I’ve posted a New Topic HERE.


0 Replies
 
RisingPhnx
 
  1  
Reply Fri 18 Jun, 2010 04:03 pm
I don't know if it was mentioned earlier, but how do law schools look at students who went to community college for two years and transferred to a normal college to get their bachelor's degree?

URL: http://able2know.org/topic/40678-5

Referring back to and expanding on this question posed previously...
I am a 33 year old adult with an unusual background and I would like to attend law school.
In a nutshell here is my background:
I left home when I was 12 years old and raised myself out of necessity.
I dropped out of school and worked full time (illegitimately of course)in a variety of jobs to get by and slept outside if I had no place to go.
Once I turned 18 I took the GED exam and passed in all categories with high scores. Luckily, I have always been an avid reader with a strong interest in math and science.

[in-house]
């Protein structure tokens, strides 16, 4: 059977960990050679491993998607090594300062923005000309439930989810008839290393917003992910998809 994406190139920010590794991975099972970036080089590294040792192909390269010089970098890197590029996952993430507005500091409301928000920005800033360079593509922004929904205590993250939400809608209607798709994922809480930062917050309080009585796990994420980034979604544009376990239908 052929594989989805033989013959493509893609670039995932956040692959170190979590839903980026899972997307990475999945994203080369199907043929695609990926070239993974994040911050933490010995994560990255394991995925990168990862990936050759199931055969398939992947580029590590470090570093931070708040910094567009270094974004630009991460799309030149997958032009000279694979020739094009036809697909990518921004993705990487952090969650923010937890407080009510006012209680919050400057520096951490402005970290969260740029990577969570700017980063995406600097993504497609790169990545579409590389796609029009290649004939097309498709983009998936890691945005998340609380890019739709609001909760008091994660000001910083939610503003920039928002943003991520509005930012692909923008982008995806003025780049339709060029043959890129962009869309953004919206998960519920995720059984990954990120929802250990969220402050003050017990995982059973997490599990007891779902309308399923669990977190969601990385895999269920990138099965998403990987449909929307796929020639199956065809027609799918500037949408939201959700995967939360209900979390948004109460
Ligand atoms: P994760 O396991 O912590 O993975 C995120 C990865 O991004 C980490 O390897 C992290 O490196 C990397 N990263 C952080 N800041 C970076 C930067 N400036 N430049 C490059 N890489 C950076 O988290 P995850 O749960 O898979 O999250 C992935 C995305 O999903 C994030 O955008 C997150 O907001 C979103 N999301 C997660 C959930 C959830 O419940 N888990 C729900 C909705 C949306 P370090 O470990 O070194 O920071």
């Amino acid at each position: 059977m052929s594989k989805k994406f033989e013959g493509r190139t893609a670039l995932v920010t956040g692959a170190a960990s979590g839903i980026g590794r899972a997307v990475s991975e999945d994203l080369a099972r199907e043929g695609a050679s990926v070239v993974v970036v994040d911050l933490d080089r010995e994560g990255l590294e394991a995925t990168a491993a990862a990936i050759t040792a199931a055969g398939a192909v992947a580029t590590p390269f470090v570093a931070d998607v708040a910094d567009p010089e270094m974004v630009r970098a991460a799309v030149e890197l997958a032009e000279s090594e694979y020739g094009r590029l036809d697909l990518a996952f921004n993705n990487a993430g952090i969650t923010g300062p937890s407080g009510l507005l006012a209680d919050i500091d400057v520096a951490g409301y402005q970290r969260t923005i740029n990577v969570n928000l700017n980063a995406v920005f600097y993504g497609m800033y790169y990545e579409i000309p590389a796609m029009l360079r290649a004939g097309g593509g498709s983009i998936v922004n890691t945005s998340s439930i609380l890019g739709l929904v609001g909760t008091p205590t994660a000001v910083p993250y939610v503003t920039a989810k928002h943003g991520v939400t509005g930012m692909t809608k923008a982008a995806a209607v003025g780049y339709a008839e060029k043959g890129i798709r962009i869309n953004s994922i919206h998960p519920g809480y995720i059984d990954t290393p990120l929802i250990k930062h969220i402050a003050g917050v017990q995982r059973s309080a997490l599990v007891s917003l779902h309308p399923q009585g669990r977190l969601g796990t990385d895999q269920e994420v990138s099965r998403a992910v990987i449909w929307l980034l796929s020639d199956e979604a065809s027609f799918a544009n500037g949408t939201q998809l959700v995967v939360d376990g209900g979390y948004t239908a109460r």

During my early 20's I attended community college in between working more than full time and I amassed roughly 70 transferable credits.
Anyway, fastforward several years and I am now very successful by any standards in sales.... I have a track record for being a "rain maker" as you put it. I average a 70K-80K yearly income....not bad for a street kid.
I am a heavy heavy workaholic with no interest in children or family...side effect of the abusive childhood I'm afraid.

To my point -
I have a dream of completing my degree and attending law school.
I will not allow anything to stop me from achieving this goal.
Can anyone offer up suggestions or do you have any advice on how to pitch this to a law school in a way that will convey well?
You've all stated that law schools appreciate diversity....?

P.S. Thank you to all who have contributed to this thread; your comments have been most instructive.
jespah
 
  1  
Reply Fri 18 Jun, 2010 04:08 pm
@RisingPhnx,
Just to throw this out quickly (I have stuff I have to get to tonight, sorry I can't elaborate too much) -- there are a thousand or more applicants who are white, early twenties Poli Sci majors. You are quite different from that already, so I figure that's gotta give you attention from the get go.